While all this was going on, I kept wondering why Namor – if he’s so flash – didn’t go and get the scientist himself, instead of asking the Wakandans, especially when he sent his warriors in anyway. Conversely, why didn’t the Wakandans point out that it makes little sense to eliminate the person who invented a machine when that machine has already been put into manufacture. Did Namor think the inventor kept the plans in her head?
Neither does it feel quite right that everybody in the MCU seems to be both a scientific genius and a martial arts expert. Surely science is not so easy that teenyboppers can invent super-weapons on a daily basis?
Finally, when we dig a little further into the err… deep structure of this film, the findings are not that edifying. At base it’s a colonial revenge tale in which the Africans who were plundered by the slave trade and the Mayans who were ravaged by the Spanish, have all the technology on their side and use it to wreak havoc on their former tormentors. Naturally they also use their traditional plastic spears, swords and clubs, but these weapons are now equipped with flashing lights, which apparently makes them extra deadly.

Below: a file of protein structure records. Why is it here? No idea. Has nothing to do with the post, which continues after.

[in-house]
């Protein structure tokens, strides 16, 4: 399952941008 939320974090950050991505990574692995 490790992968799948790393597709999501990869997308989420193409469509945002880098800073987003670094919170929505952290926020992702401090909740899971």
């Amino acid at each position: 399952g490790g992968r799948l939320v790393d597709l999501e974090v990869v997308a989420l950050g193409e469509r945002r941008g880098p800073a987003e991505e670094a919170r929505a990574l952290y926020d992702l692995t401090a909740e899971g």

It’s also curious to find that Riri, the scientific prodigy, has been spending her time designing weapons, such as a flying battle suit. She hasn’t deviated too far from the way science is applied today by governments and arms manufacturers.
Even if we cheer on the former colonials (as well we Aussies might, being former colonials ourselves), should we not pause to consider the nature of a Wakandan state which is intensely hierarchical and ruled by a supeme monarch? The technology may be futuristic, but the political system is positively medieval, with trial by combat being the approved way of progressing up the ladder. Are we expected to see this as a desirable model of an advanced society? There are plenty of people in America today who would agree, but rather than a Black Panther as their leader, they might prefer something in orange.
Black Panther: Wakanda Forever
Directed by Ryan Coogler
Written by Joe Robert Cole & Ryan Coogler
Starring: Letitia Wright, Angela Bassett, Tenoch Huerta, Danai Gurira, Lupita Nyong’o, Dominique Thorne, Winston Duke, Florence Kasumba, Martin Freeman, Mabel Cadena
USA, rated M, 161 mins
Published in the Australian Financial Review, 19 November, 2022